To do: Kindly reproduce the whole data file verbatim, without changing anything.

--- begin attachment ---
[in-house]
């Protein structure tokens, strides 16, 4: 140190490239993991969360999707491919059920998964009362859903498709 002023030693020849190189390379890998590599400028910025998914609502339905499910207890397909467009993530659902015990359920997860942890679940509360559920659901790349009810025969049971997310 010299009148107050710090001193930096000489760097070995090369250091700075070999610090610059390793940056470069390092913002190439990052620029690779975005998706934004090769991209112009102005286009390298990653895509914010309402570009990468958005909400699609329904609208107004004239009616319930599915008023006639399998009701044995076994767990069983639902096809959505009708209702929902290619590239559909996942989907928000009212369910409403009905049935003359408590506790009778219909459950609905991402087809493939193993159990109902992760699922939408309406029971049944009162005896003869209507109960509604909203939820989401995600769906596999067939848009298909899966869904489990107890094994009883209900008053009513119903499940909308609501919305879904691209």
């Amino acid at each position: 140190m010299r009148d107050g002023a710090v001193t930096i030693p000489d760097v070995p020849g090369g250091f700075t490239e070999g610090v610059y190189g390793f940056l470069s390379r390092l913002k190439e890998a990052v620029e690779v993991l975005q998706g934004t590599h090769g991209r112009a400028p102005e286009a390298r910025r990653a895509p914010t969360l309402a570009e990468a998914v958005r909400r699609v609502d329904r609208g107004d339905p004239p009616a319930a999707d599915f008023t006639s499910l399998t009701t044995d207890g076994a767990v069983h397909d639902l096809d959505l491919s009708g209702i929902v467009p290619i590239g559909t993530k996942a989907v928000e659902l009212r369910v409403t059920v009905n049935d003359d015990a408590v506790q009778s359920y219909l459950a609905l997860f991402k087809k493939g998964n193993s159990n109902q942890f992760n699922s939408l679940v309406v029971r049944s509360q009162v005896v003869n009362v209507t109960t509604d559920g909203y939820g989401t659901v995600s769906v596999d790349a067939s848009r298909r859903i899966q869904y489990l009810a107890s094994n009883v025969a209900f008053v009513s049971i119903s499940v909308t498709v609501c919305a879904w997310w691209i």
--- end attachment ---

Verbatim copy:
[in-house]
């Protein structure tokens, strides 16, 4: 140190490239993991969360999707491919059920998964009362859903498709 002023030693020849190189390379890998590599400028910025998914609502339905499910207890397909467009993530659902015990359920997860942890679940509360559920659901790349009810025969049971997310 010299009148107050710090001193930096000489760097070995090369250091700075070999610090610059390793940056470069390092913002190439990052620029690779975005998706934004090769991209112009102005286009390298990653895509914010309402570009990468958005909400699609329904609208107004004239009616319930599915008023006639399998009701044995076994767990069983639902096809959505009708209702929902290619590239559909996942989907928000009212369910409403009905049935003359408590506790009778219909459950609905991402087809493939193993159990109902992760699922939408309406029971049944009162005896003869209507109960509604909203939820989401995600769906596999067939848009298909899966869904489990107890094994009883209900008053009513119903499940909308609501919305879904691209």
């Amino acid at each position: 140190m010299r009148d107050g002023a710090v001193t930096i030693p000489d760097v070995p020849g090369g250091f700075t490239e070999g610090v610059y190189g390793f940056l470069s390379r390092l913002k190439e890998a990052v620029e690779v993991l975005q998706g934004t590599h090769g991209r112009a400028p102005e286009a390298r910025r990653a895509p914010t969360l309402a570009e990468a998914v958005r909400r699609v609502d329904r609208g107004d339905p004239p009616a319930a999707d599915f008023t006639s499910l399998t009701t044995d207890g076994a767990v069983h397909d639902l096809d959505l491919s009708g209702i929902v467009p290619i590239g559909t993530k996942a989907v928000e659902l009212r369910v409403t059920v009905n049935d003359d015990a408590v506790q009778s359920y219909l459950a609905l997860f991402k087809k493939g998964n193993s159990n109902q942890f992760n699922s939408l679940v309406v029971r049944s509360q009162v005896v003869n009362v209507t109960t509604d559920g909203y939820g989401t659901v995600s769906v596999d790349a067939s848009r298909r859903i899966q869904y489990l009810a107890s094994n009883v025969a209900f008053v009513s049971i119903s499940v909308t498709v609501c919305a879904w997310w691209i």